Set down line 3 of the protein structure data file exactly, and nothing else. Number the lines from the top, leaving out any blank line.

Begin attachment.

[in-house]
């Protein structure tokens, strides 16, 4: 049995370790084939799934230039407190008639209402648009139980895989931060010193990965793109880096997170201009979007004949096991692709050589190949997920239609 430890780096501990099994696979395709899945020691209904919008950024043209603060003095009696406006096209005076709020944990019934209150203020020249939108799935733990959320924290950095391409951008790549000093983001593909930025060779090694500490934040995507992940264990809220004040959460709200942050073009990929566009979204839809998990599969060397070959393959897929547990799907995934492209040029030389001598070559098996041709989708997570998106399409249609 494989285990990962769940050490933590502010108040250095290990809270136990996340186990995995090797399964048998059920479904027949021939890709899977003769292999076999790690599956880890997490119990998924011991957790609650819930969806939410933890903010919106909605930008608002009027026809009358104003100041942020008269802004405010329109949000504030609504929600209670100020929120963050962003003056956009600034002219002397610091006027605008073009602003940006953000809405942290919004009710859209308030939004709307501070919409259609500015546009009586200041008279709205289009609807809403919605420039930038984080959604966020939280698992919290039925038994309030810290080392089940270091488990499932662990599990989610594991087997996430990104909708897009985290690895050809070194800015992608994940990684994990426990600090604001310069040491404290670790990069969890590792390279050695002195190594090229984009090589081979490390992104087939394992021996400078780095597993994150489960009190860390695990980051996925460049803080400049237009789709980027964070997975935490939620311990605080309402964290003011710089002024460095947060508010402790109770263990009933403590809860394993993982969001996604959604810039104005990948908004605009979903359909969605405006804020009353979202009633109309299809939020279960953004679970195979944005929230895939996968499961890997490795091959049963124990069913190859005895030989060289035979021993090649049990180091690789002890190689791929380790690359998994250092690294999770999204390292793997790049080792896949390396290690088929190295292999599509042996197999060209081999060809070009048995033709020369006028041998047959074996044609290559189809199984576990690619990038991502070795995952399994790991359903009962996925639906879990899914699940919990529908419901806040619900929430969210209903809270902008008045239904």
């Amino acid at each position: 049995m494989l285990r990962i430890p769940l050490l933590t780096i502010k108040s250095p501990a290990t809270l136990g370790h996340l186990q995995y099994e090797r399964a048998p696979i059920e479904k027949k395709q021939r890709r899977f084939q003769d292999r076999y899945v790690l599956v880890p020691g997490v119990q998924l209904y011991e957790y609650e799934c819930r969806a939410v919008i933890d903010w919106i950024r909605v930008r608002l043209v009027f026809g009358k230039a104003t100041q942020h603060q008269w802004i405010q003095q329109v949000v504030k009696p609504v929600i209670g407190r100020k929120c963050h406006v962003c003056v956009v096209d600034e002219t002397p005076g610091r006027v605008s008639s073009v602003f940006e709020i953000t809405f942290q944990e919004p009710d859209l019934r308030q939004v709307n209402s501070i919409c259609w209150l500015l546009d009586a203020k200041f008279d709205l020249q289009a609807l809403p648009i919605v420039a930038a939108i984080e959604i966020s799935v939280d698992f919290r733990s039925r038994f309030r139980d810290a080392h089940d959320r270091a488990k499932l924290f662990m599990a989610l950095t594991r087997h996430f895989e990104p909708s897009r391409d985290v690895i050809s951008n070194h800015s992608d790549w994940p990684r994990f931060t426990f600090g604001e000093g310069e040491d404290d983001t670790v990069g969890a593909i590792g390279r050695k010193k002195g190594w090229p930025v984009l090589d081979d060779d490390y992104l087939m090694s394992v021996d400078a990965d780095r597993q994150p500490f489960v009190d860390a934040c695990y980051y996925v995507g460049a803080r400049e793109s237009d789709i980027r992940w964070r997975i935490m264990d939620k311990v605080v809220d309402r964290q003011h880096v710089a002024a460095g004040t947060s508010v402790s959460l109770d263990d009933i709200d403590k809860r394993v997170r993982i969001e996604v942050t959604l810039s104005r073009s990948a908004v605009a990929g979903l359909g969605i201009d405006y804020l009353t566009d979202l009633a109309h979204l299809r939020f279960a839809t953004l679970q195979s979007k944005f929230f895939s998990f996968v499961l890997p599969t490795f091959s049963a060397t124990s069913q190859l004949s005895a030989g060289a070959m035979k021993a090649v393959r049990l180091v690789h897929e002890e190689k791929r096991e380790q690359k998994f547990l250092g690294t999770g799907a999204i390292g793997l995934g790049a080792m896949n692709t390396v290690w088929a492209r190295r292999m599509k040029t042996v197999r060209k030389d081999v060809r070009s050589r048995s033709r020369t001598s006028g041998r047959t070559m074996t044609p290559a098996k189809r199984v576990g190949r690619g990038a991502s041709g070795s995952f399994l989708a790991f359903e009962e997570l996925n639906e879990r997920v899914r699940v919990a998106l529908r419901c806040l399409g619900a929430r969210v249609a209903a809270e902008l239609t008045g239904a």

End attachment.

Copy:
């Amino acid at each position: 049995m494989l285990r990962i430890p769940l050490l933590t780096i502010k108040s250095p501990a290990t809270l136990g370790h996340l186990q995995y099994e090797r399964a048998p696979i059920e479904k027949k395709q021939r890709r899977f084939q003769d292999r076999y899945v790690l599956v880890p020691g997490v119990q998924l209904y011991e957790y609650e799934c819930r969806a939410v919008i933890d903010w919106i950024r909605v930008r608002l043209v009027f026809g009358k230039a104003t100041q942020h603060q008269w802004i405010q003095q329109v949000v504030k009696p609504v929600i209670g407190r100020k929120c963050h406006v962003c003056v956009v096209d600034e002219t002397p005076g610091r006027v605008s008639s073009v602003f940006e709020i953000t809405f942290q944990e919004p009710d859209l019934r308030q939004v709307n209402s501070i919409c259609w209150l500015l546009d009586a203020k200041f008279d709205l020249q289009a609807l809403p648009i919605v420039a930038a939108i984080e959604i966020s799935v939280d698992f919290r733990s039925r038994f309030r139980d810290a080392h089940d959320r270091a488990k499932l924290f662990m599990a989610l950095t594991r087997h996430f895989e990104p909708s897009r391409d985290v690895i050809s951008n070194h800015s992608d790549w994940p990684r994990f931060t426990f600090g604001e000093g310069e040491d404290d983001t670790v990069g969890a593909i590792g390279r050695k010193k002195g190594w090229p930025v984009l090589d081979d060779d490390y992104l087939m090694s394992v021996d400078a990965d780095r597993q994150p500490f489960v009190d860390a934040c695990y980051y996925v995507g460049a803080r400049e793109s237009d789709i980027r992940w964070r997975i935490m264990d939620k311990v605080v809220d309402r964290q003011h880096v710089a002024a460095g004040t947060s508010v402790s959460l109770d263990d009933i709200d403590k809860r394993v997170r993982i969001e996604v942050t959604l810039s104005r073009s990948a908004v605009a990929g979903l359909g969605i201009d405006y804020l009353t566009d979202l009633a109309h979204l299809r939020f279960a839809t953004l679970q195979s979007k944005f929230f895939s998990f996968v499961l890997p599969t490795f091959s049963a060397t124990s069913q190859l004949s005895a030989g060289a070959m035979k021993a090649v393959r049990l180091v690789h897929e002890e190689k791929r096991e380790q690359k998994f547990l250092g690294t999770g799907a999204i390292g793997l995934g790049a080792m896949n692709t390396v290690w088929a492209r190295r292999m599509k040029t042996v197999r060209k030389d081999v060809r070009s050589r048995s033709r020369t001598s006028g041998r047959t070559m074996t044609p290559a098996k189809r199984v576990g190949r690619g990038a991502s041709g070795s995952f399994l989708a790991f359903e009962e997570l996925n639906e879990r997920v899914r699940v919990a998106l529908r419901c806040l399409g619900a929430r969210v249609a209903a809270e902008l239609t008045g239904a």